Birds, Beasts & Relatives

How Memphian Lee McGeorge Durrell married into one of Britain's literary first families and along the way became a zookeeper in the Channel Islands.

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Gerry and Lee in Madagascar with Aepyornis egg, 1981.

Beginning in 1976, the Durrell Trust’s first long-term field work was conducted on the Indian Ocean island of Mauritius. In fact, the extinct, flightless bird from Mauritius — the dodo — is the symbol of the Trust. The breeding program on Jersey has increased the number of Mauritius kestrels in the wild from only four to more than 500. Durrell’s largest conservation program, which has been in existence for 25 years, now with 40 paid staff members, is in Madagascar off the southeast coast of Africa. It is a place with amazing biodiversity and very dear to Lee’s heart due to the fact she wrote her Ph.D. dissertation on animal behavior there. In certain areas of the island, she is fondly called “Grandmother Tortoise,” due to her work with the endangered ploughshare tortoise. On the island of Jersey itself, the Durrell Conservation Academy was set up with headquarters adjacent to the Wildlife Park; over 3,350 conservationists from 135 countries have been trained to date in this mini-university.

The 25th anniversary of the Wildlife Park in 1984 was the banner year of “first releases,” meaning that animals bred at the zoo were turned back into the wild. The Durrell Trust has also mounted a major rescue operation in the tiny Caribbean nation of Montserrrat, home of the mountain chicken, which is not a bird but one of the largest frogs in the world and is critically endangered. There is not room here to list all the amazing successes of the Durrell Trust, but clearly they are many.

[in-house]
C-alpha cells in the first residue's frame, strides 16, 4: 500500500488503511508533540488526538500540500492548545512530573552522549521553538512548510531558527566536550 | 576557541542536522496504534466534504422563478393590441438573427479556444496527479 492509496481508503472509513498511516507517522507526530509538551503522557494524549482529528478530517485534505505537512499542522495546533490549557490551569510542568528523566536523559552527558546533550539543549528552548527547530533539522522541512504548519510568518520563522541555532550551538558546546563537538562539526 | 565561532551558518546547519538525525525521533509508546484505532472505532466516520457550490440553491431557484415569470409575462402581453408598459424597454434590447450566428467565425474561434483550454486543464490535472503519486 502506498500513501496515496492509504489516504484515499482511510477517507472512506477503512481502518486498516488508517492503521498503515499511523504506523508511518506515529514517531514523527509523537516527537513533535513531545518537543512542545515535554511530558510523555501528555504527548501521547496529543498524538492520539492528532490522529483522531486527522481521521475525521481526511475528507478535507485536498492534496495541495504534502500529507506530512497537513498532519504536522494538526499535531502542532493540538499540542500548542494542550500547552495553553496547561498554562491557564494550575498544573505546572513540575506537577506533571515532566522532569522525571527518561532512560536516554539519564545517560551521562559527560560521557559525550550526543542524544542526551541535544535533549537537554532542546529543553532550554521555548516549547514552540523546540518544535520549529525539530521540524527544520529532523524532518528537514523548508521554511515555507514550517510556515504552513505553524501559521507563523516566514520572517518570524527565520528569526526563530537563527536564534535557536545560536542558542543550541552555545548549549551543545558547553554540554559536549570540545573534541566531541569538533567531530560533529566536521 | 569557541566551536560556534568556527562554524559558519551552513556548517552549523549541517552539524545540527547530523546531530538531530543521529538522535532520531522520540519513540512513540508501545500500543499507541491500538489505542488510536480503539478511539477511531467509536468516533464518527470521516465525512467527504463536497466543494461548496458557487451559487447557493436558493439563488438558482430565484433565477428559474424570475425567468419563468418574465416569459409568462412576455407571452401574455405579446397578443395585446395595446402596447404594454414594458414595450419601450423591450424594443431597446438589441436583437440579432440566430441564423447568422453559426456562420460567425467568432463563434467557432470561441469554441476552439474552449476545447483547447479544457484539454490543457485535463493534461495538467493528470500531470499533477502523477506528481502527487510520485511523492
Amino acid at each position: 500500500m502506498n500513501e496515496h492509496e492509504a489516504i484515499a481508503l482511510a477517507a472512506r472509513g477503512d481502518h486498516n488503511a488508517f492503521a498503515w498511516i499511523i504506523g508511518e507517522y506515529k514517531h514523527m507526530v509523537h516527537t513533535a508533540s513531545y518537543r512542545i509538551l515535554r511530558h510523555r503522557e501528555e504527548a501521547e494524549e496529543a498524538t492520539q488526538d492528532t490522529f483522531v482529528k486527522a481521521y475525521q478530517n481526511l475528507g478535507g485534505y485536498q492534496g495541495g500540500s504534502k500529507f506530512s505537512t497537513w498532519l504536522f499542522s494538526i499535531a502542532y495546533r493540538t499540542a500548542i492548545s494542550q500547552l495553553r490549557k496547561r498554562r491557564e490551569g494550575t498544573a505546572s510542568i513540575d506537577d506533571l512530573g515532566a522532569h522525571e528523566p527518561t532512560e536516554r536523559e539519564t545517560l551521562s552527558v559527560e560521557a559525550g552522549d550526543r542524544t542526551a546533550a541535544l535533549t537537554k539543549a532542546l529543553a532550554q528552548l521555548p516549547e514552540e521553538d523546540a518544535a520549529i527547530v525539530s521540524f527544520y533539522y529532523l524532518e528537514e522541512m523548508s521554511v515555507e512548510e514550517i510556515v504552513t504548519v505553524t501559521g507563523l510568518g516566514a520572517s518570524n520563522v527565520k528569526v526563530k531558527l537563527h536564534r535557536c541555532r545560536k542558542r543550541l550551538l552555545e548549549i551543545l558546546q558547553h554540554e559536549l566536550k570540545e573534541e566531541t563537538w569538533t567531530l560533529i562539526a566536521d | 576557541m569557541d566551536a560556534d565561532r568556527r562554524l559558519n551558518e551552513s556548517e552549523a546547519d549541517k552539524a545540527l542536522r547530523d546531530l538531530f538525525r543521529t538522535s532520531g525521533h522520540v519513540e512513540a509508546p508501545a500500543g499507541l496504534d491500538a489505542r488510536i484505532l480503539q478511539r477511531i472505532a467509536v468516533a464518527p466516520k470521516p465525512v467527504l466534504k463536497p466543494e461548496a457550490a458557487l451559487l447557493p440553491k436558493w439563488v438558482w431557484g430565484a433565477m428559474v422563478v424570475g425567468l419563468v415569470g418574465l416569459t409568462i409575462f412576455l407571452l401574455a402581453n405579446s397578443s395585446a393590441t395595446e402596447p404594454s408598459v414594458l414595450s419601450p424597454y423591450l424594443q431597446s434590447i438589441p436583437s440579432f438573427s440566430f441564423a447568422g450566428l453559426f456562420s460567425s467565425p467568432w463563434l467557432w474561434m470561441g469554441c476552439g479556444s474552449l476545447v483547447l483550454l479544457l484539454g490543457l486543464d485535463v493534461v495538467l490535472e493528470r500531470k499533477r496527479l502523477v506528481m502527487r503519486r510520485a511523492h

Lee Durrell herself is also an accomplished author, having written several books, including A Practical Guide for the Amateur Naturalist (with Gerald Durrell), Durrell in Russia (with Gerald Durrell), and State of the Ark: An Atlas of Conservation in Action. Though she modestly did not tell me, I also happen to know that for her many achievements, she was made a Member of the Most Excellent Order of  the British Empire (MBE) by Queen Elizabeth II in the 2011 Birthday Honors. And speaking of the royal family, Princess Anne has been the Durrell Trust’s patron for some 40 years.

But times have changed, and Lee is now a woman with a new and essential mission right here in the United States. Tourism on Jersey is not what it used to be, and as a result, declining revenues from the Wildlife Park have caused the Durrell Trust to suffer as well. In order to continue the organization’s vital work, Lee is in the process of setting up a Memphis-based foundation that will be a sister organization; as a 501(c)3 nonprofit, its mission will be to promote and support the work of the conservation organization established by Gerald Durrell. She plans to travel around the country to raise funds for what will be called the American Friends of Durrell Wildlife Conservation Trust — American Friends of Durrell for short.


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